In accordance with one embodiment, the shaft is driven directly by a motor and, in fact, is the motor shaft. In this embodiment, the motor is fixedly attached to a rim that bears downwardly against the upper edge of the receptacle. The blade assembly is axially driven against the bias of a compression spring located between a top face of the motor and the bottom of a knob having a thrust bearing for carrying the spring. In this embodiment the motors as manufactured include an axially extending bore.
I have devised a second embodiment of the invention wherein a conventional or stock motor drives a shaft having a center bore for receiving the blade spindle. The motor drives the bored drive shaft through a pulley and belt arrangement located in a spindle head including a pair of parallel plates between which the pulley and belt arrangement is located. The motor and blade assemblies are located on opposite sides of a somewhat centrally located post extending through the spindle head. The post is mounted on a base for receiving the bowl. The spindle head includes a thrust bearing sleeve which fits over the post and is attached to a counterbalancing spring for providing an upwardly directed force tending to neutralize the weight of the spindle head.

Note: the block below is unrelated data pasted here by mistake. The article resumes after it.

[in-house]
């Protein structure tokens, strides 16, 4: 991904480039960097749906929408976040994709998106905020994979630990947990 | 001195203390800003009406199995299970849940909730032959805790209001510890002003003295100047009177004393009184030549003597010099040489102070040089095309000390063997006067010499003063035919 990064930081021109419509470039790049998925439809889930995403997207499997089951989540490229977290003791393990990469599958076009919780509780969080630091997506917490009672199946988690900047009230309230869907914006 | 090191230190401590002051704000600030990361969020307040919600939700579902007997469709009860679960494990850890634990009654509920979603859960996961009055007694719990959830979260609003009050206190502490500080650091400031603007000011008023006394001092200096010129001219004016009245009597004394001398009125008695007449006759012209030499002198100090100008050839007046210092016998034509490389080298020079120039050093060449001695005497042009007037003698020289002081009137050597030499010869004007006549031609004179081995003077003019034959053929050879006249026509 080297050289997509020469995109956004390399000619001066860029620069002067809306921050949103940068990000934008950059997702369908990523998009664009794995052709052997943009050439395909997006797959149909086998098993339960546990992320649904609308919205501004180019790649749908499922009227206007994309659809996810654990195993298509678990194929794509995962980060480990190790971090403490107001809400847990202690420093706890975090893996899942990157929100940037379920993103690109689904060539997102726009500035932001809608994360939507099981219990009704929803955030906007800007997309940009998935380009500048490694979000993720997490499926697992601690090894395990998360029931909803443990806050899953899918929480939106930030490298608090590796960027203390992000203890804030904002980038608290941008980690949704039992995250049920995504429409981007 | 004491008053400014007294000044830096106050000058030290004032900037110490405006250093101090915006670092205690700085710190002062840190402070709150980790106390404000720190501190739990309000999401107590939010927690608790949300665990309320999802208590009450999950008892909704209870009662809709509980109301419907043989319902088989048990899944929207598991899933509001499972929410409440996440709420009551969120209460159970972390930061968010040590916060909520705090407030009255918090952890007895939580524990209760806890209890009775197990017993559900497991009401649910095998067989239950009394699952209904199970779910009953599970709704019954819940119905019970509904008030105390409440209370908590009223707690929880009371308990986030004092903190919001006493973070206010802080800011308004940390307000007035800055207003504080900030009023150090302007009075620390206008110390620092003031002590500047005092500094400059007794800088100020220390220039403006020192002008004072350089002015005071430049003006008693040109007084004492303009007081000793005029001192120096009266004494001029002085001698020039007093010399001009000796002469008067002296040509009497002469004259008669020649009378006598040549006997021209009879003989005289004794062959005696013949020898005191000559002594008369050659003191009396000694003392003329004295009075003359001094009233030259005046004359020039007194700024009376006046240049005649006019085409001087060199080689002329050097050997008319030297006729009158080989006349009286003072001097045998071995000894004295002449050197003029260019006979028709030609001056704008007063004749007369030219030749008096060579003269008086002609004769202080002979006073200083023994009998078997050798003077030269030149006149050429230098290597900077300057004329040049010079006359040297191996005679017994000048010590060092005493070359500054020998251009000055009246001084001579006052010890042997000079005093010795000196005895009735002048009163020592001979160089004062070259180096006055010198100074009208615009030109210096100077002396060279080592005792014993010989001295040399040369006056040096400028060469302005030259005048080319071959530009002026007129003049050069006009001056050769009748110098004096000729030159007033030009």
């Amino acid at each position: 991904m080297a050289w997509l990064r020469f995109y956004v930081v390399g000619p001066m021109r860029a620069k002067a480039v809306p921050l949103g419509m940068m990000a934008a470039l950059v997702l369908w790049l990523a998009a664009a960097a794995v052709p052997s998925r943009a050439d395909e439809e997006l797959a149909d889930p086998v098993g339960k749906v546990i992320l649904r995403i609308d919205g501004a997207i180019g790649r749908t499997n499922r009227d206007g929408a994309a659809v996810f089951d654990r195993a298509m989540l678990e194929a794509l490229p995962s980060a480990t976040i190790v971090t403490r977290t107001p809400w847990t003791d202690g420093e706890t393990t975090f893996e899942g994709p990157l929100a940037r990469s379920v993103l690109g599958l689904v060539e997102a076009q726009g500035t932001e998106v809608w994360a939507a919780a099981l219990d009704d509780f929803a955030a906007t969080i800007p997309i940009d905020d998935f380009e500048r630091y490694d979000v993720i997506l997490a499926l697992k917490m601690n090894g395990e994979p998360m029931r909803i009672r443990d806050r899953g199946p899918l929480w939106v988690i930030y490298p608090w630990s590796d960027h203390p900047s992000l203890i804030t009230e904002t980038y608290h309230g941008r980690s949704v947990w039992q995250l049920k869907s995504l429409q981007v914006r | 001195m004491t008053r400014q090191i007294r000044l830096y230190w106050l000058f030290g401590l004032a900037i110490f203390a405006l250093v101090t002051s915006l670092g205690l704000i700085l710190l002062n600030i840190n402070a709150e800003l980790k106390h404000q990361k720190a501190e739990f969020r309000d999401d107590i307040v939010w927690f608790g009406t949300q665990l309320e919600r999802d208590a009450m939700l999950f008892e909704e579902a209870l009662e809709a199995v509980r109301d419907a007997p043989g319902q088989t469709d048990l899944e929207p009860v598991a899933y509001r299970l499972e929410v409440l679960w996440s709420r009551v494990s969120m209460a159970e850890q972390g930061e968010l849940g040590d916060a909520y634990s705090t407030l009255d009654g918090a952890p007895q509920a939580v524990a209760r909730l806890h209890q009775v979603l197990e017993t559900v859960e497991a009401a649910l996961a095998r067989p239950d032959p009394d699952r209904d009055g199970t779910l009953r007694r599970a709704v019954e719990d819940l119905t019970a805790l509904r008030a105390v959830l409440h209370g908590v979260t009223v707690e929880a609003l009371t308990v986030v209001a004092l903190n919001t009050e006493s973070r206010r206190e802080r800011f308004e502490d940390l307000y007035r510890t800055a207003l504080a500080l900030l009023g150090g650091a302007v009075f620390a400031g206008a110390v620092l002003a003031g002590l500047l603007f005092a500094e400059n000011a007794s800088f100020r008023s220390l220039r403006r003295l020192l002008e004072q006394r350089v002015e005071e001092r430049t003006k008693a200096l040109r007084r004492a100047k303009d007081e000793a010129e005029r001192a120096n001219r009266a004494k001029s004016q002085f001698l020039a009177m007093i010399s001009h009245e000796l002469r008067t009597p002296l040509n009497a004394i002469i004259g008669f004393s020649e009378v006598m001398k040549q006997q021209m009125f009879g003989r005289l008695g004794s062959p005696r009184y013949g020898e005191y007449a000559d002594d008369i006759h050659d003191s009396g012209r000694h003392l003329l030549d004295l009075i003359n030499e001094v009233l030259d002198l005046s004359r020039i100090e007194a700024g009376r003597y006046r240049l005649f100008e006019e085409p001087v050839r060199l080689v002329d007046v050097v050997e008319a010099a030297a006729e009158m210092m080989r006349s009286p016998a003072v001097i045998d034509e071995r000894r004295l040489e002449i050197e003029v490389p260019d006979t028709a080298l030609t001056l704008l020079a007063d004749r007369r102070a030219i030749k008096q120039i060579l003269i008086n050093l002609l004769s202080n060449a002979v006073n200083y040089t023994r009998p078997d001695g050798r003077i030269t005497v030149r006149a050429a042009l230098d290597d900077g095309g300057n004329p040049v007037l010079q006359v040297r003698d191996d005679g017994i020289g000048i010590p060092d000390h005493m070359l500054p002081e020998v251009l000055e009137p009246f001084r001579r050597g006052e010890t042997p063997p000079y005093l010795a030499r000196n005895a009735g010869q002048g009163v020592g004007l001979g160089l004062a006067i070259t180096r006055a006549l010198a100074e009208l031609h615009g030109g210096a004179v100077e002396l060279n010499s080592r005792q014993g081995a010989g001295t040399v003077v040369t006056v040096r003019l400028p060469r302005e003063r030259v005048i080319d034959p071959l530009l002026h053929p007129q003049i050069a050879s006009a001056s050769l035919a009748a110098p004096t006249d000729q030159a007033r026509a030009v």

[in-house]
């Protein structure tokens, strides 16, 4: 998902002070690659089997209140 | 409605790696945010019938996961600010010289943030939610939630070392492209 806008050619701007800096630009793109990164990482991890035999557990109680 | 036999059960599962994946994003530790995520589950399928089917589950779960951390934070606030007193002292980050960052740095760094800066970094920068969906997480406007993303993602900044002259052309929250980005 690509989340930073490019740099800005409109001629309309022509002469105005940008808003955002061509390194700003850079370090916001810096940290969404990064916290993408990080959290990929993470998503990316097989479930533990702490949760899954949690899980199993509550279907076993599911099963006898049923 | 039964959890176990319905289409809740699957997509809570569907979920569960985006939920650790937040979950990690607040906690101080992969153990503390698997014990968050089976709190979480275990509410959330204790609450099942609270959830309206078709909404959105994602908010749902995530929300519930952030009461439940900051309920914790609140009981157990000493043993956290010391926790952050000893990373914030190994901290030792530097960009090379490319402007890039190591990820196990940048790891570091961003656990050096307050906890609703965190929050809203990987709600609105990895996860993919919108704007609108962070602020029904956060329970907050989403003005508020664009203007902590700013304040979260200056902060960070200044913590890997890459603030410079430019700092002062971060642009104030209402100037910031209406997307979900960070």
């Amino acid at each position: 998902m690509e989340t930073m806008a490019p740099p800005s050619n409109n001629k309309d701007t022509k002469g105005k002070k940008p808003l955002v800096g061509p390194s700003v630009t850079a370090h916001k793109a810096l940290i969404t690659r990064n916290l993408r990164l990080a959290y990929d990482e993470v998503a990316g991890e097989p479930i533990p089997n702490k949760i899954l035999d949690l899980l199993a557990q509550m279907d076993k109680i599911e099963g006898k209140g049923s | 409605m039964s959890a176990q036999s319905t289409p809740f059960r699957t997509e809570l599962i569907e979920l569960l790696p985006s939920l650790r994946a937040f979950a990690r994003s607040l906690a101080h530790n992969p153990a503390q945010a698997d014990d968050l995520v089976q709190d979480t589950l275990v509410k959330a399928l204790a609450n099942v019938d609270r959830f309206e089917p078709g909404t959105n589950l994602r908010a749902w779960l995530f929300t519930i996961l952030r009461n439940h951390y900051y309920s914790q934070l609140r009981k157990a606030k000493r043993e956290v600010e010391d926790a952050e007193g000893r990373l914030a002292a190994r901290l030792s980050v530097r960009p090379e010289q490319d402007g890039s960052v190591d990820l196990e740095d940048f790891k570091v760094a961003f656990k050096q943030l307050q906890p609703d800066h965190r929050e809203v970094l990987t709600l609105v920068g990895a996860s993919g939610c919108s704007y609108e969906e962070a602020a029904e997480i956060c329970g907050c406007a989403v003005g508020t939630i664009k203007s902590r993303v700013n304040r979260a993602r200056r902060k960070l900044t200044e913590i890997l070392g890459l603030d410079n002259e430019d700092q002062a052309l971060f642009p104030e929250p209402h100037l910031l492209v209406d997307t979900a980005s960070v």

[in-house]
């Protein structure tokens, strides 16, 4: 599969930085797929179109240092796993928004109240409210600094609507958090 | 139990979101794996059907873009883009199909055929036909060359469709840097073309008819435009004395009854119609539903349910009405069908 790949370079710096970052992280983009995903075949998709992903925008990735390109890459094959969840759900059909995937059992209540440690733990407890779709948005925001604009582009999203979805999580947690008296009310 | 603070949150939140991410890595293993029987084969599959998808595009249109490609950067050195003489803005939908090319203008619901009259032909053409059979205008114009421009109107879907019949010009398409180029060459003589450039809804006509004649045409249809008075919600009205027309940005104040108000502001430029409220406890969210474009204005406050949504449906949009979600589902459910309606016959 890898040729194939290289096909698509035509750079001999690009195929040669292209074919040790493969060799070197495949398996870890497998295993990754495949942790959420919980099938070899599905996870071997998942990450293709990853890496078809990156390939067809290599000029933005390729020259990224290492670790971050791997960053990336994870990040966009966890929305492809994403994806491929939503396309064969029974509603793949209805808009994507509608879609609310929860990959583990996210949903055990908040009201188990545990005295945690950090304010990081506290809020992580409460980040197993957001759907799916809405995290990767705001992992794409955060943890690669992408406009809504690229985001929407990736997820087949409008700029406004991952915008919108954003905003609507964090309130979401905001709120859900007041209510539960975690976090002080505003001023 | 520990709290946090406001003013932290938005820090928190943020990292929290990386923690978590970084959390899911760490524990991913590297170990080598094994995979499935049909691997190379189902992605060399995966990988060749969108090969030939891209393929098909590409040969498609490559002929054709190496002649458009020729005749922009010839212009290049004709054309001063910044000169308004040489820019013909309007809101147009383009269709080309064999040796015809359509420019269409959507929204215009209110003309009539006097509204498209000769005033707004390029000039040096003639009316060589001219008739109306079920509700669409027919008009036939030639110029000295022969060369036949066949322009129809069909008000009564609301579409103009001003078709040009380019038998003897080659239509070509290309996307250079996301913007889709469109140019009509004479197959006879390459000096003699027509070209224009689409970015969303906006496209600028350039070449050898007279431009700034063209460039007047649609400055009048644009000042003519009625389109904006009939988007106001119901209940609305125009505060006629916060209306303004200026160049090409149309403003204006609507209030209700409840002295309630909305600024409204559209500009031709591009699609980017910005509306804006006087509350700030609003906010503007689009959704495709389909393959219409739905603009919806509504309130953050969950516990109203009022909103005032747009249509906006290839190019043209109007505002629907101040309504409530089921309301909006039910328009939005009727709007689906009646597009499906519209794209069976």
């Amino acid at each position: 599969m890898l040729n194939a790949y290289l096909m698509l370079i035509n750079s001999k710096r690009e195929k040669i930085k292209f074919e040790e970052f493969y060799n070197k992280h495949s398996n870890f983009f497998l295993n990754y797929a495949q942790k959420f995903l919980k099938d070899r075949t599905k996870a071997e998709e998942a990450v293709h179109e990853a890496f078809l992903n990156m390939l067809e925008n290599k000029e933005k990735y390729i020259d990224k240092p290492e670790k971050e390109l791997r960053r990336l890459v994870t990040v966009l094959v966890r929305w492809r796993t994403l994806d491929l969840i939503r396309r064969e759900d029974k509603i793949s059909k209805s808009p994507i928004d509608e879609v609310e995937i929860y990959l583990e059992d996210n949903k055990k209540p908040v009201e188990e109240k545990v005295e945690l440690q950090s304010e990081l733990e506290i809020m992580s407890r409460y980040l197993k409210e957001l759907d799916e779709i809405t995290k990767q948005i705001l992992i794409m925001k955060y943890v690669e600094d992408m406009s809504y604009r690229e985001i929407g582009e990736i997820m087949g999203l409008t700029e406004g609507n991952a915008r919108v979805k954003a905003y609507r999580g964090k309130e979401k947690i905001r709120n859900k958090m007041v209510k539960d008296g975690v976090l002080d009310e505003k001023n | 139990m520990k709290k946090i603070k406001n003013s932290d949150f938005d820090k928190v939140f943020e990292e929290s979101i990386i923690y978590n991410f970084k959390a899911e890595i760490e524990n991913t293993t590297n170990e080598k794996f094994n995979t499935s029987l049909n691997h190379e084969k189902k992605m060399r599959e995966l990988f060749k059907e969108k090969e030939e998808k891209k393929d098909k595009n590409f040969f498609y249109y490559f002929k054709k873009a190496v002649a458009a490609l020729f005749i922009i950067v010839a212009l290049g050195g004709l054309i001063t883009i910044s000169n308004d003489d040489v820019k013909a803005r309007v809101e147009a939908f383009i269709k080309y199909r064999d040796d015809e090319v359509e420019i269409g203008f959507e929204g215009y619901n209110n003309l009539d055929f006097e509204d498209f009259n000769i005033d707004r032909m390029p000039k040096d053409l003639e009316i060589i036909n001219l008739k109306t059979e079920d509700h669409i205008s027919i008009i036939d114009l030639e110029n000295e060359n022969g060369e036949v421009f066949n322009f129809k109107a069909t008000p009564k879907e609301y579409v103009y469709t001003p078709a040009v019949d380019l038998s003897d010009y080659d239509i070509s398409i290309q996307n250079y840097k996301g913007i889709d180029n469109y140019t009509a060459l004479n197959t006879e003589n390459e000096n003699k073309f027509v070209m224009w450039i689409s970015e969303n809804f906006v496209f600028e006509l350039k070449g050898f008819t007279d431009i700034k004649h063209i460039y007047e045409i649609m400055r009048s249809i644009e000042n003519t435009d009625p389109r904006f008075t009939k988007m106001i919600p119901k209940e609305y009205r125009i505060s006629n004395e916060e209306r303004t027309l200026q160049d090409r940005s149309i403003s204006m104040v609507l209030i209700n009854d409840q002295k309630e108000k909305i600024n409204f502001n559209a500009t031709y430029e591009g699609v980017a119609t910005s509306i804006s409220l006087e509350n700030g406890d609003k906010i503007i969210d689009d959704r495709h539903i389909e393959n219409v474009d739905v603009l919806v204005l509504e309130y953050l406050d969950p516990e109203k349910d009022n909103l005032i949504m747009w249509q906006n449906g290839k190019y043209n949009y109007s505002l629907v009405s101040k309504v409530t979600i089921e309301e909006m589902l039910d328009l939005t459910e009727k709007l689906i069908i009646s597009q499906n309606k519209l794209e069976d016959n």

As a safety feature, the motor can be activated only when the spindle head is correctly in place. To this end, first and second normally open switches are respectively located on the base and on the spindle head. The switch on the base is closed in response to the motor being in position, while the switch on the spindle head is closed in response to the spindle head being in proper position on the food containing bowl. These two switches are connected in series with each other or to a manually activated control switch for the motor to provide the desired result.